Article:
Duffy's use of turntables in conceptual art was inspired during his experience as a DJ at the radio station of the University of California at San Diego, where he attended undergraduate school. He got the idea for his multi-armed "accidental machines" when he swung an arm from one turntable over to the next. "It was my attempt at making a DJ machine that didn't need me," says Duffy, whose two-armed record player, The Lonesome Hobo, is one of the most impressive pieces currently on display at the San Diego Museum of Contemporary Art.
Duffy makes a living from creating sonic wizardry more appropriate for the art gallery than the DJ booth. In 2001, the Newhall, California-based artist invented a three-armed turntable that essentially plays the same record three times. ("You're essentially getting the past, present, and future," he says. "Plus, you're not getting more information; you're actually getting less because it's presented in a different fashion.") An exhibit at Seattle's Howard House showcases a trio of portable CD players bellowing three synchronized versions of David Bowie's "Ziggy Stardust," including the original and two lesser-known adaptations. The artist also experiments with sound in video art. His 881 Songs, which shows his thumb cycling through an iPod's catalog, is "more about hearing the clicks and the connections between each song rather than the actual song," Duffy says.
For "The Grove," Duffy wanted to create a chill-out essence of an urban park. "When I was younger, I would hear an amazing sound-bleed, whether it was walking down the street or driving and hearing music from the other cars," Duffy says. "Now, we don't listen to other people's music anymore. Cars are more sealed so sound can't escape or come in. And with the iPod, it has become another way of isolating yourself."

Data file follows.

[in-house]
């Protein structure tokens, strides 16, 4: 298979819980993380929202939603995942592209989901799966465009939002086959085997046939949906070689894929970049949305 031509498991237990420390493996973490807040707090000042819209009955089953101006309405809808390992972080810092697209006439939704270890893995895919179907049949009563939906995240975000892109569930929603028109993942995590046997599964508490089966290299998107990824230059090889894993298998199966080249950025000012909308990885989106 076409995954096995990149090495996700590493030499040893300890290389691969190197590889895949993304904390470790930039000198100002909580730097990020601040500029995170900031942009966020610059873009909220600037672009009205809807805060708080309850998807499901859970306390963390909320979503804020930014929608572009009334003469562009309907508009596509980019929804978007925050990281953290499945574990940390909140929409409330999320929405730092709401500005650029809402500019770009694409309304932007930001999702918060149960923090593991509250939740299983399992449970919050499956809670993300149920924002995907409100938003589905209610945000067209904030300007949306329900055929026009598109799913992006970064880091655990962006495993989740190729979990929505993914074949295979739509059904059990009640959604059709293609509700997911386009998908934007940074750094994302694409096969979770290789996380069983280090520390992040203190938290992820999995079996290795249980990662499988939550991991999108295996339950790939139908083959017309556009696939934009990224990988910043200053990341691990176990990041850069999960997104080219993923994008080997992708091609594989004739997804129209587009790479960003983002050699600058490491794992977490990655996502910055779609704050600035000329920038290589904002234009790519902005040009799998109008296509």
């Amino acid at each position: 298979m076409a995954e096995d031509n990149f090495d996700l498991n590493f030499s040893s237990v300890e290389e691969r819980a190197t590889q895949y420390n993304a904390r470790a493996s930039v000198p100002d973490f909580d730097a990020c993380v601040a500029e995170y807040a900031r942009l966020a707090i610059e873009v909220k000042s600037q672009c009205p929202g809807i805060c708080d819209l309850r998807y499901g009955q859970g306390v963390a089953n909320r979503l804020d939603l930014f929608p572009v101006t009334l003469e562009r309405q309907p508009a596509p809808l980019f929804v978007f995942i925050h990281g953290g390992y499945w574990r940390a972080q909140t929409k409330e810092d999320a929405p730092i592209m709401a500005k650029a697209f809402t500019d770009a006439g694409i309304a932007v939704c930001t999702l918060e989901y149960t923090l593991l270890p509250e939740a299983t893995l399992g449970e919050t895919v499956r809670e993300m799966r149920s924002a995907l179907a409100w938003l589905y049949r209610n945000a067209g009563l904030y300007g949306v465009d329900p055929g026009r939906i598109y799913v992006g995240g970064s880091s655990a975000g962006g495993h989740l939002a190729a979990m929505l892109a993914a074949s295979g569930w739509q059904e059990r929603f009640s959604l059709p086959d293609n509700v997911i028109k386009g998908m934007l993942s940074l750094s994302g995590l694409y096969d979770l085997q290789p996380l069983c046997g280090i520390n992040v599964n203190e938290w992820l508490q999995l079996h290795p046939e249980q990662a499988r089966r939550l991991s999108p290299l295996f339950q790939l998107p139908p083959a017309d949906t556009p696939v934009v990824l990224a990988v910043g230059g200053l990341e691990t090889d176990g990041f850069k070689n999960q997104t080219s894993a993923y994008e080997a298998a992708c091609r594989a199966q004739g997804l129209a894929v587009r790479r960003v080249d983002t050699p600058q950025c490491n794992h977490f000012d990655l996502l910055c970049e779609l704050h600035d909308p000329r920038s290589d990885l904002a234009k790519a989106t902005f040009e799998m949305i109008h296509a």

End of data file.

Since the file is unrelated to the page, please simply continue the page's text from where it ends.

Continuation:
The artist chose traditional records over digital discs for the installation because the "structure works better with the park setting." That's not to say Duffy is an analog-only snob just because he sees the duality in the pure, yet sometimes crude album presentation versus the cleaner, digital format of CDs. "The analog form possesses an archaic and nostalgic quality. It's more physical. Plus, I am fascinated with album covers. Growing up as a kid, it's the biggest photo you have in the house," he says.
"When I listen to music, my choice of records versus CDs really depends on my mood. I don't feel that one is better. With records, there's a physical interaction, where you get up, set down the needle, and step away before it's time to return and turn the record over. But I'm also obsessed with the iPod because it's like going back to the time when 45s were first released, where music was presented song-to-song and not as a complete album. The flip side is that people don't really listen to albums anymore."
"The Grove" debuted to rave reviews last year at California State University, Los Angeles, and will be traveling to other nationwide galleries after its Tempe stop. So why does Duffy think the exhibit is equally appealing to kids, hipsters, non-music heads, and older folks? Because anyone can design their own interpretation of the universal language of music without the stage fright.
"The best part is that you can create something with horrible and great moments, but you can never play the same thing again," Duffy says. "You also can't make a mistake and there's no performance anxiety."